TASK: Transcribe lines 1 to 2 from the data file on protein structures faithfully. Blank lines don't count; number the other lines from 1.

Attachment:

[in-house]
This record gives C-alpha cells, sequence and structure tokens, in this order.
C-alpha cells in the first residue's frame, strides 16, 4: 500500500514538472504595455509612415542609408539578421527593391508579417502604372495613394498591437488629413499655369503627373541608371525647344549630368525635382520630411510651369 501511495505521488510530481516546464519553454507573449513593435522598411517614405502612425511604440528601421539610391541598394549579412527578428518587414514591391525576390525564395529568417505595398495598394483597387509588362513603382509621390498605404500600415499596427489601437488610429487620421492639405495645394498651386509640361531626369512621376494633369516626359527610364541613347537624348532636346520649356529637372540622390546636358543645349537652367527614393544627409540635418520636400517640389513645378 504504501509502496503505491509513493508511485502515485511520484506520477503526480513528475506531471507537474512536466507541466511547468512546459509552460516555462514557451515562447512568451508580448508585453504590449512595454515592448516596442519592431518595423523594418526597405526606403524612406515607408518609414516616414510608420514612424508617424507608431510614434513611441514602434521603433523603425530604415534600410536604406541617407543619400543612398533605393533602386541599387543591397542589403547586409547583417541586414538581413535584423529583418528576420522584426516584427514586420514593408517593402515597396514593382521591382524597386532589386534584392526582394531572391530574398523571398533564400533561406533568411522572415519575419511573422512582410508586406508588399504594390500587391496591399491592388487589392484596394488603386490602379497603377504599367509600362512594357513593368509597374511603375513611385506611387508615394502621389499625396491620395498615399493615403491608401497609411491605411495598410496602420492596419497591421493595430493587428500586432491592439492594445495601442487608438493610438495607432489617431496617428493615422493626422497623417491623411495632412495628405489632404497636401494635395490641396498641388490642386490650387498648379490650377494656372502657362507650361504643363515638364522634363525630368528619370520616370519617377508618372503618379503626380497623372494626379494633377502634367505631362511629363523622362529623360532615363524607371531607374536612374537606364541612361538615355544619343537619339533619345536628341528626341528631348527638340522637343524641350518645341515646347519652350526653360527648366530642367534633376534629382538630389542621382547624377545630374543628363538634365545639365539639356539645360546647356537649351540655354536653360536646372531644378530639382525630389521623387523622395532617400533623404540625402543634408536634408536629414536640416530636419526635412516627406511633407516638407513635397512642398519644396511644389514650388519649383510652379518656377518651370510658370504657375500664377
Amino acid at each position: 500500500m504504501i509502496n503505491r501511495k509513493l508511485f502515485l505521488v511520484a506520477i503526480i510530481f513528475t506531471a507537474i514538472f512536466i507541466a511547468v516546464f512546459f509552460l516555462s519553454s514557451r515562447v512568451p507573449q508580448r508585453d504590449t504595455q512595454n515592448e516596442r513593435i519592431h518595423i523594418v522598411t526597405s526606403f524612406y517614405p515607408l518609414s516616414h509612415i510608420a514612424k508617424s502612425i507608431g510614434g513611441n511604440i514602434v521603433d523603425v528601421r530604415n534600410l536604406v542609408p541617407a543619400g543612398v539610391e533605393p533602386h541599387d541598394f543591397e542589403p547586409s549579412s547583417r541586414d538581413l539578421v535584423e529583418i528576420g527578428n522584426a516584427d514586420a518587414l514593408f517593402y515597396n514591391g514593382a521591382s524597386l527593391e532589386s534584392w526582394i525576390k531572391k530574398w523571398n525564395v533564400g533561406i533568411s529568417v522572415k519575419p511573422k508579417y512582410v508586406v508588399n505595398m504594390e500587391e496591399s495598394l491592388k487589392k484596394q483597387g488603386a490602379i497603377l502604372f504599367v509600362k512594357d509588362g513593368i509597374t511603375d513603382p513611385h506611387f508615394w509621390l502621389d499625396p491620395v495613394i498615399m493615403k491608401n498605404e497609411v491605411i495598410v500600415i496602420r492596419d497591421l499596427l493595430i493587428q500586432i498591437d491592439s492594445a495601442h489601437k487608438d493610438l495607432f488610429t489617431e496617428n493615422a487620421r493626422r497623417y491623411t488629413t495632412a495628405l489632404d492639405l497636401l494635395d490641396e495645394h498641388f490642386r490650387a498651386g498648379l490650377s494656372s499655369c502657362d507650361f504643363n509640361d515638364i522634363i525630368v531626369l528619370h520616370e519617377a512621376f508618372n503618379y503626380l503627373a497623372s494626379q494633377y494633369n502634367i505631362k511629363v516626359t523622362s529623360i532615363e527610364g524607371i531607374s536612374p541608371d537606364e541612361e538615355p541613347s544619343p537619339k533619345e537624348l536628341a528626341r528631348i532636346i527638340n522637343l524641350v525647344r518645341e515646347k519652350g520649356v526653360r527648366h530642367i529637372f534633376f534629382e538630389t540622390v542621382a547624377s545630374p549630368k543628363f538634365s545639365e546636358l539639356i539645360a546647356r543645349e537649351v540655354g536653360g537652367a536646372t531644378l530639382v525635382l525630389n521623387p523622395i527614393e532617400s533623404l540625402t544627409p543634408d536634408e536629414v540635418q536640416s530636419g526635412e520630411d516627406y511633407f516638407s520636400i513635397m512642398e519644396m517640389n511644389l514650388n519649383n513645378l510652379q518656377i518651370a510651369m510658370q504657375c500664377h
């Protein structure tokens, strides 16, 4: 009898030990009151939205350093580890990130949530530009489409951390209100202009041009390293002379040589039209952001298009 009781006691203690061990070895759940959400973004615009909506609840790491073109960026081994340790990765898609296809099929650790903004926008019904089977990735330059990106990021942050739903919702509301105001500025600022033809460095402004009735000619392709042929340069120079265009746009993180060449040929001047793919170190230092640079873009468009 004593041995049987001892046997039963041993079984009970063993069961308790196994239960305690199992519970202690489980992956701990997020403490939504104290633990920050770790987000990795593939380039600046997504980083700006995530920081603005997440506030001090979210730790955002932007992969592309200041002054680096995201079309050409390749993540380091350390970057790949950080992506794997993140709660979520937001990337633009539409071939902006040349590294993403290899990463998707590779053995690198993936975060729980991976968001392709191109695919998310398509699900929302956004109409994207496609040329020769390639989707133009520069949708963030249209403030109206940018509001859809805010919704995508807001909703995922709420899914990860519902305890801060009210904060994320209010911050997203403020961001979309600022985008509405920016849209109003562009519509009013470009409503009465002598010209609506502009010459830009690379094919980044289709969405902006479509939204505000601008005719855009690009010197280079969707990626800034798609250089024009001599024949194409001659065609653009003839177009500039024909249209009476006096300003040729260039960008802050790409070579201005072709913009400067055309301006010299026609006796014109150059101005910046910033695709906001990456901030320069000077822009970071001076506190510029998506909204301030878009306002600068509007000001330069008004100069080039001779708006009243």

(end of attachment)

[in-house]
This record gives C-alpha cells, sequence and structure tokens, in this order.